WildAid Canada welcomes the news that the Town of Oakville has, by a vote of 7-0 last night, banned the sale and possession of shark fin and related products.
The shark fin ban was proposed this June and received unanimous support from the Oakville Council, who agreed to draft and vote on a new bylaw by the end of the year. The Council’s decision to adopt a motion to draft a banning bylaw sparked confusion among many reporters, who misconstrued this as Oakville’s official passing of the shark fin ban this July.
With Oakville’s support of the shark fin ban, over 10% of Canada’s population has now taken action on this international conservation issue in less than five months.
“Oakville’s action is a critical step in the growing campaign to address the global problem of the shark fin trade,” said Rob Sinclair, Executive Director of WildAid Canada.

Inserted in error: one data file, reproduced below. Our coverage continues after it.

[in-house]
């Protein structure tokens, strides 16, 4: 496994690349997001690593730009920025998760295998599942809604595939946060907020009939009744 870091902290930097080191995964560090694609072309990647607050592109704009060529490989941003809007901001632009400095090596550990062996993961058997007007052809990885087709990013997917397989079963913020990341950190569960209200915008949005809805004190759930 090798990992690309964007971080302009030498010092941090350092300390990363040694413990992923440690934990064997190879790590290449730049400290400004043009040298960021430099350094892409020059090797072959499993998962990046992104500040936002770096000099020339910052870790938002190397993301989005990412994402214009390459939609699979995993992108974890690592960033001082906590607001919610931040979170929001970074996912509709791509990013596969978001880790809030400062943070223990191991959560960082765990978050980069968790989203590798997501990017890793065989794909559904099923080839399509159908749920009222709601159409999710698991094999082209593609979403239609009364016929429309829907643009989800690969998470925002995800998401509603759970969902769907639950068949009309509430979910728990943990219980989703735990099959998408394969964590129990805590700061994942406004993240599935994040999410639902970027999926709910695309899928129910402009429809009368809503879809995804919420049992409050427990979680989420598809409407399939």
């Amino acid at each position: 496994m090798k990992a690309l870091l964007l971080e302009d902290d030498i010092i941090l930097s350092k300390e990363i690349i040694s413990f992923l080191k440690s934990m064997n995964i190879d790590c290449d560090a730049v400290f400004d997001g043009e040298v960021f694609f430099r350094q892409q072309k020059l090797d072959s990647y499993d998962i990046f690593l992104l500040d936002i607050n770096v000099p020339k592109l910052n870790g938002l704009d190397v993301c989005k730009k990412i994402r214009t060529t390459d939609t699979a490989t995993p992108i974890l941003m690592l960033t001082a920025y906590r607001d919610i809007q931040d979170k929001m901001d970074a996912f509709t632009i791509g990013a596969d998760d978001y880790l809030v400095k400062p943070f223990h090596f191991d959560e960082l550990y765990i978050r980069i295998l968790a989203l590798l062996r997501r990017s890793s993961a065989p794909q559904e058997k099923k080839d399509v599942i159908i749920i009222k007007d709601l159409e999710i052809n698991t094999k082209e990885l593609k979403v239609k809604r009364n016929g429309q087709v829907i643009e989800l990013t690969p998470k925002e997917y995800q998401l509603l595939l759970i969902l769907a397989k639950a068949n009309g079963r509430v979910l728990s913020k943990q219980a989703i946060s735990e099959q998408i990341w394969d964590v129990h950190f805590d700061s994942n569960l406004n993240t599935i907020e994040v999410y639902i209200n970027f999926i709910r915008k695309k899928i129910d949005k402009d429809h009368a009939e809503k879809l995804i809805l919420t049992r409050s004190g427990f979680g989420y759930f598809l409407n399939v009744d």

Consumer demand for shark fin products is driving shark populations into rapid decline, with now one-third of the world’s shark species threatened with extinction. Fins from up to 73 million sharks are used every year to make shark fin soup.
“We need federal action on this conservation crisis to halt the growing threat to dozens of shark species targeted by the fin trade,” added Mr. Sinclair.
While the practice of shark finning is against regulations in Canada and the U.S., current Canadian laws do not formally prohibit it or address the issue of the shark fin trade. Federal jurisdiction can limit shark fin imports, whereas provincial and municipal legislation can only ban the sale, possession and trade of shark fins. Without federal support, fins continue to be imported to North America from countries with few or even no shark protections in place.
Bans on shark fin have passed recently in California, Hawaii, Oregon and the state of Washington and in the Ontario cites of Toronto, Mississauga, Pickering and Brantford.
For more information, please visit WildAid's shark page.